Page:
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Stuart and colleagues protocol for a systematic review of psychological treatment for methamphetamine use  is a timely and relevant response to a significant gap in guidance for treatment of psychological sequelae arising from psychostimulant use. Given that levels of psychological distress and clinical mental health symptoms are very common in people who use methamphetamine, there is an urgent need for psychological treatment guidelines for this population.
While many psychological interventions to date have also targeted comorbid anxiety and depressive symptoms, psychotic symptoms are also highly prevalent, clinically challenging and often poorly addressed. Methamphetamine-associated psychosis has been associated with significant morbidity, including increased agitation and violence, presentation to acute health services, and considerable health service burden . A subset of individuals may also be at risk of developing more persistent psychotic symptoms, later transitioning to a diagnosis of chronic psychotic disorder.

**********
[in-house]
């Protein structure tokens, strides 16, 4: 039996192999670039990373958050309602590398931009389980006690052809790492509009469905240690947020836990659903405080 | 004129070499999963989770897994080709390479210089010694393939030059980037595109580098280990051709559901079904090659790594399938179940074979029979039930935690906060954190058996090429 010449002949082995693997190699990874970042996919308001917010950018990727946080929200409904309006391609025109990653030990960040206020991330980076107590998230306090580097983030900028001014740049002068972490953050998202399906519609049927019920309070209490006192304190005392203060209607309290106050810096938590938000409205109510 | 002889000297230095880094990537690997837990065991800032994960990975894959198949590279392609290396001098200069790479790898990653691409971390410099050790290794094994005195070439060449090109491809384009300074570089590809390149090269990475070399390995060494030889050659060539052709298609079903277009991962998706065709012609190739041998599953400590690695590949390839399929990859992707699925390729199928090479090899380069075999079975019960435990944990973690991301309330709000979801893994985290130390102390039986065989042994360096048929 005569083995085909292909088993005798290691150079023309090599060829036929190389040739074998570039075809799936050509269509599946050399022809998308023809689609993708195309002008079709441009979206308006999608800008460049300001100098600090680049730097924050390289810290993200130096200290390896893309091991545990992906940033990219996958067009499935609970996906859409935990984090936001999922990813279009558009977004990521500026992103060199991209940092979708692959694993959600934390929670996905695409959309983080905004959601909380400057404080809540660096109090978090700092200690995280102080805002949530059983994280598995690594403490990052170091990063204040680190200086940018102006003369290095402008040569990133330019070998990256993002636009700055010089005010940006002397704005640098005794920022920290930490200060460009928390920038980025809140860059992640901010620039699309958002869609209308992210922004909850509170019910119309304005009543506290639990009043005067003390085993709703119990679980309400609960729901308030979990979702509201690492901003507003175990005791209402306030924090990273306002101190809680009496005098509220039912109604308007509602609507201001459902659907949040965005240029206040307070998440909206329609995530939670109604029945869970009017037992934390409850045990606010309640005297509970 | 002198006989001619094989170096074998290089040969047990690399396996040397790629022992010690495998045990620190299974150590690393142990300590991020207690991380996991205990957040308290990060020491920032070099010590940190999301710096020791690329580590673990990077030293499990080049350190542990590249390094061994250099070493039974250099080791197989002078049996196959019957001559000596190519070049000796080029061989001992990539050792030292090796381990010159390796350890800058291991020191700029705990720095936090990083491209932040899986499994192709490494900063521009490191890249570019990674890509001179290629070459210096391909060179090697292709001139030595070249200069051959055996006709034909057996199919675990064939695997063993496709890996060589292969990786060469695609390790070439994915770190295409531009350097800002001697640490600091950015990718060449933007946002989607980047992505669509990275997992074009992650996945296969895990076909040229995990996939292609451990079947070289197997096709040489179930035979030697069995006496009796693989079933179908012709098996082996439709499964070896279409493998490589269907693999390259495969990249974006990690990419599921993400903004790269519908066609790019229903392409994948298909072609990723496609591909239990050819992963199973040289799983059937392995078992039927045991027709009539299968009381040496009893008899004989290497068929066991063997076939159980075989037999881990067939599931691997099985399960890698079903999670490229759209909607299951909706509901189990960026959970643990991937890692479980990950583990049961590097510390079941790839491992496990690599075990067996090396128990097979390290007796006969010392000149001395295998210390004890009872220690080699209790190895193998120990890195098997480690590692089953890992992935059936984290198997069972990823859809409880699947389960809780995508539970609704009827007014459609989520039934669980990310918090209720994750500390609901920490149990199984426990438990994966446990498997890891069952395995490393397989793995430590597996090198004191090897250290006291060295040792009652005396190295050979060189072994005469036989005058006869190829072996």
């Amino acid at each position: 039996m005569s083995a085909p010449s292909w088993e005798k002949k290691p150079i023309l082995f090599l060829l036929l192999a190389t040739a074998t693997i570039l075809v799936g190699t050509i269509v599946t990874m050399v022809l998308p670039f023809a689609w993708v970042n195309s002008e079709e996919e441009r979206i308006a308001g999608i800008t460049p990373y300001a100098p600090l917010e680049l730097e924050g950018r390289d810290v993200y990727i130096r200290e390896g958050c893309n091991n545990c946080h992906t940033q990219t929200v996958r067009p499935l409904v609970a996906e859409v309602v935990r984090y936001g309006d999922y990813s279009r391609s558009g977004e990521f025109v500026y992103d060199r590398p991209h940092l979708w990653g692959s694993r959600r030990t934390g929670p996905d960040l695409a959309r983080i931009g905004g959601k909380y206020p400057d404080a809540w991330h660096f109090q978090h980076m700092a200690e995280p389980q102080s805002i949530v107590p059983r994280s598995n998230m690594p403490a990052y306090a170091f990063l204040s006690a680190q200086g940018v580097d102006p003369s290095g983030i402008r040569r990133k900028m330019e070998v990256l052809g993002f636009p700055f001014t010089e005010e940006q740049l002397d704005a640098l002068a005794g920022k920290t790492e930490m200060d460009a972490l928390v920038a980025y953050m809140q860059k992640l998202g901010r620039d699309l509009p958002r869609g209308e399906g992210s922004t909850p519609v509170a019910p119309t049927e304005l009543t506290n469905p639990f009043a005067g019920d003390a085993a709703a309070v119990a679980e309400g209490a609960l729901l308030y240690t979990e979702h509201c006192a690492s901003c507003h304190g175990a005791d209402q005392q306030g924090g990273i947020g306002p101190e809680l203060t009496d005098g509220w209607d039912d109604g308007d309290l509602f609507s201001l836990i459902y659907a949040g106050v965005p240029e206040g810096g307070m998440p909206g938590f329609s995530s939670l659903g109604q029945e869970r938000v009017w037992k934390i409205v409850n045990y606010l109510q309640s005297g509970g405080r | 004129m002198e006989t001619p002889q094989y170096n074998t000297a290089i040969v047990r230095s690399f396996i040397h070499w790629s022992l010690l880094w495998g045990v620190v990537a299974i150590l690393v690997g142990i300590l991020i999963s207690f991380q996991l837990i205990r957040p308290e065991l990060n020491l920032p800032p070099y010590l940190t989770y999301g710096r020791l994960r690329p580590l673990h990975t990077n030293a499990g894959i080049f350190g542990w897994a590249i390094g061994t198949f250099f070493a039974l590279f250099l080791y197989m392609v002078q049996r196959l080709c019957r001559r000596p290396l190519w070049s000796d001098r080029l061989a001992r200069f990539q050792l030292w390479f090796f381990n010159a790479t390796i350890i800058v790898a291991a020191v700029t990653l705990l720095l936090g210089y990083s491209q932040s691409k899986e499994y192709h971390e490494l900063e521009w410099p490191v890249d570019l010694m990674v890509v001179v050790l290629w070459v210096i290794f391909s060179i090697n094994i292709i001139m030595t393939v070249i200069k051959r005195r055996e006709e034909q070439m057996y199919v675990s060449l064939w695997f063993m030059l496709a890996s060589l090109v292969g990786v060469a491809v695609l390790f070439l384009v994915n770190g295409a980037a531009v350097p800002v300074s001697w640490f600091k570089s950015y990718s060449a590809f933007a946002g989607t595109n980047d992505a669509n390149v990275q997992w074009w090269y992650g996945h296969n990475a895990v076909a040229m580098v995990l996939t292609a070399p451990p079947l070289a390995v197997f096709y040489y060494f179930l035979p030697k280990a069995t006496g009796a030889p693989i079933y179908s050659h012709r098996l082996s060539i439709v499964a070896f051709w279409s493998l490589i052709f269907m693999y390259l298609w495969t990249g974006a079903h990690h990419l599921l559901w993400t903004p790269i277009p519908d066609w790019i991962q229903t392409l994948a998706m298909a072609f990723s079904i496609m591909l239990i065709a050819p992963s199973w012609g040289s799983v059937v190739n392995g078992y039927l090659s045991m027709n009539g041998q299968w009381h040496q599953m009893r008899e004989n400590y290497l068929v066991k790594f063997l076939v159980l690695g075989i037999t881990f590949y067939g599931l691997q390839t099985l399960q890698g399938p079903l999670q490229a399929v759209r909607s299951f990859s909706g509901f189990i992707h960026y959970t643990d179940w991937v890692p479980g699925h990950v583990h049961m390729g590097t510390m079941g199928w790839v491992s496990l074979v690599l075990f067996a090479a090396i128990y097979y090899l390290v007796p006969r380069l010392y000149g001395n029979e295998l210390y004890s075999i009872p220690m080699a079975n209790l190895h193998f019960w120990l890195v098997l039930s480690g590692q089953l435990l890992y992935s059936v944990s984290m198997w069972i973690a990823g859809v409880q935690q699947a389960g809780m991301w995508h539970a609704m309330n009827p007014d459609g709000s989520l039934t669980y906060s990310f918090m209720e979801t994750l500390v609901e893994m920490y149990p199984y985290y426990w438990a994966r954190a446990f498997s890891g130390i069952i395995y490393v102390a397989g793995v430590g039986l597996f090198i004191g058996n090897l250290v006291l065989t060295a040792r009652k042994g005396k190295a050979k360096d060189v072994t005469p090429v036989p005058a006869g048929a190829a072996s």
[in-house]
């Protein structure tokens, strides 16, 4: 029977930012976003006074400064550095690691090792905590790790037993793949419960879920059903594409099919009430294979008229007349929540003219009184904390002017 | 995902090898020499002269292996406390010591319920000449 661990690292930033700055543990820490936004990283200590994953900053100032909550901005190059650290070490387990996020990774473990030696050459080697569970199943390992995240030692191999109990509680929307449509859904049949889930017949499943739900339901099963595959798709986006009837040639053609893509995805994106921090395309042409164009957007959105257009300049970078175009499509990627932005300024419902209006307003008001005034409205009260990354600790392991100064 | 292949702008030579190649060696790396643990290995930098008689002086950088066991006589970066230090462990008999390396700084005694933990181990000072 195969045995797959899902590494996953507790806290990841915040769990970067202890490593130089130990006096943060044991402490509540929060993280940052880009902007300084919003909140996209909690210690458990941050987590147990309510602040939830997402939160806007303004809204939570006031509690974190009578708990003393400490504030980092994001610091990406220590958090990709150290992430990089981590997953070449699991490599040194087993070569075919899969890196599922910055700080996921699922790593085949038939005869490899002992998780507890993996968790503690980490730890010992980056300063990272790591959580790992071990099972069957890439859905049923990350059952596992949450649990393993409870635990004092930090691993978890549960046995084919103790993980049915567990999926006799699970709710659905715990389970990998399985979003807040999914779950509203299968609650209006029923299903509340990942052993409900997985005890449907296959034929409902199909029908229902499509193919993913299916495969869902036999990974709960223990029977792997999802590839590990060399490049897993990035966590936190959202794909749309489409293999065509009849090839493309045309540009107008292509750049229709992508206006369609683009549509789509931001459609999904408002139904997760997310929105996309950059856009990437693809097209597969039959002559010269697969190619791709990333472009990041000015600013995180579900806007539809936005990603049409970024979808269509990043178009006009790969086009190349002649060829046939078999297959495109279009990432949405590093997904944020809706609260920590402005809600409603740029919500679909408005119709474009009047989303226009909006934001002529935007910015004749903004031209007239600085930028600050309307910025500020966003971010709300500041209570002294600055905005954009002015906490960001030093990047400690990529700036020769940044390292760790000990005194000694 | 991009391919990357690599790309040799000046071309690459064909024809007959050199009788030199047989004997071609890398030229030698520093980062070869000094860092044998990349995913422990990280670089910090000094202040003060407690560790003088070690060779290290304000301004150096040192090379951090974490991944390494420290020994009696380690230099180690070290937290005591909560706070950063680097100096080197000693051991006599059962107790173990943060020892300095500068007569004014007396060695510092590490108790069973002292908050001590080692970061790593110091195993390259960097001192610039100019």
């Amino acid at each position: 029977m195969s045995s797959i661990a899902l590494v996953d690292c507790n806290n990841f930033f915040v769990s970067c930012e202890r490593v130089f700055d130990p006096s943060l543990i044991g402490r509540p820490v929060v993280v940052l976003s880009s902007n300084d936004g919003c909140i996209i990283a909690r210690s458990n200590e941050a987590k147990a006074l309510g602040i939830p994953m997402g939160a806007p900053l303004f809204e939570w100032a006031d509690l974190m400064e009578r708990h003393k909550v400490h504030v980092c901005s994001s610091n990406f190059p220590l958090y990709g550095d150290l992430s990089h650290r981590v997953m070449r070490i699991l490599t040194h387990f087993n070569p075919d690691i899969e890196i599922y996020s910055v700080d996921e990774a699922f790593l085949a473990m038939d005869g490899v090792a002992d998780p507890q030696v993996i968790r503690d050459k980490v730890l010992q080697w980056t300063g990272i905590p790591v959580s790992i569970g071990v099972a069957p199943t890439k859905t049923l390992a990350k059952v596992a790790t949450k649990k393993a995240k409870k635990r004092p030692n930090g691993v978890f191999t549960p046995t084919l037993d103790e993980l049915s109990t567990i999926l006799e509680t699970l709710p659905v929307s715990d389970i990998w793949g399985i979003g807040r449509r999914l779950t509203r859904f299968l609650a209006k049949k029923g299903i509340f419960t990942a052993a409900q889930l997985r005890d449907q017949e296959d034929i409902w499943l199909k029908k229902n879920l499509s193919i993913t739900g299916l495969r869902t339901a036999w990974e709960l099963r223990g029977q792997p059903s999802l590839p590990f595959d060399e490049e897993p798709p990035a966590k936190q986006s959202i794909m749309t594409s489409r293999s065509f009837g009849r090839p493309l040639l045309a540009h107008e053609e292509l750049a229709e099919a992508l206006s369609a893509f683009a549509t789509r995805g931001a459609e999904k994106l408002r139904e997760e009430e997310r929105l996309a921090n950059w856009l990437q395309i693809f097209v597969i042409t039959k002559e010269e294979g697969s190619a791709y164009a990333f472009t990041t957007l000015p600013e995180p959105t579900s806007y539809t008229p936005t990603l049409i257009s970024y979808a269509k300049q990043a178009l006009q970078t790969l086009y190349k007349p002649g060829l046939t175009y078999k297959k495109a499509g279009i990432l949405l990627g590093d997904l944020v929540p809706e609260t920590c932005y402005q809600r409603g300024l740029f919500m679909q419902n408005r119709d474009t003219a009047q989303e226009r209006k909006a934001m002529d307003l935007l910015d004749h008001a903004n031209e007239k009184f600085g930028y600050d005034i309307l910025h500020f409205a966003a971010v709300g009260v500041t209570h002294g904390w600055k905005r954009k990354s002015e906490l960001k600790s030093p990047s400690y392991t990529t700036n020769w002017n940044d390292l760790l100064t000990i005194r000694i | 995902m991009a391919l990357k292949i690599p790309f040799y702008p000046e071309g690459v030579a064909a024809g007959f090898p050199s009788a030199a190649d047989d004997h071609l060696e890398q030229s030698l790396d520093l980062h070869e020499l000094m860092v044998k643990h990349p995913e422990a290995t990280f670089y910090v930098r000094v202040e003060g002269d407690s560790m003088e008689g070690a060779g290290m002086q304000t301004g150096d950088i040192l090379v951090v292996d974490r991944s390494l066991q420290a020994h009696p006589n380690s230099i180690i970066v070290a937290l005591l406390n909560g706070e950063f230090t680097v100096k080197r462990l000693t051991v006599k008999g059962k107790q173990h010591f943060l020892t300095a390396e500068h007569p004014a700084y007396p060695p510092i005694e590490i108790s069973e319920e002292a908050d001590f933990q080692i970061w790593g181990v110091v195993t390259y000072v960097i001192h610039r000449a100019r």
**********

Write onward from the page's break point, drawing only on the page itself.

To date, the presence of psychotic symptoms has either been excluded, or not routinely screened for, in the majority of studies of psychological treatment for methamphetamine use. For instance, some studies have excluded participants with recent antipsychotic medication use, while measurement of psychotic symptoms or clinical assessments of psychotic disorder are typically absent [4-7]. On the other hand, many pharmacological inte...
To date, the presence of psychotic symptoms has either been excluded, or not routinely screened for, in the majority of studies of psychological treatment for methamphetamine use. For instance, some studies have excluded participants with recent antipsychotic medication use, while measurement of psychotic symptoms or clinical assessments of psychotic disorder are typically absent [4-7]. On the other hand, many pharmacological interventions targeting methamphetamine-associated psychosis do not detail the psychological components of treatment. This therefore poses a challenge for reviewers seeking to evaluate psychosis as an outcome measure.
Clinicians working with this population struggle with the management of this syndrome, and need guidance in evidence-based approaches. The findings of this review will be important in shaping best practice for co-morbidity in this population, so we encourage the authors to consider how to include guidance on psychological interventions for methamphetamine-associated psychosis within the scope of their protocol.
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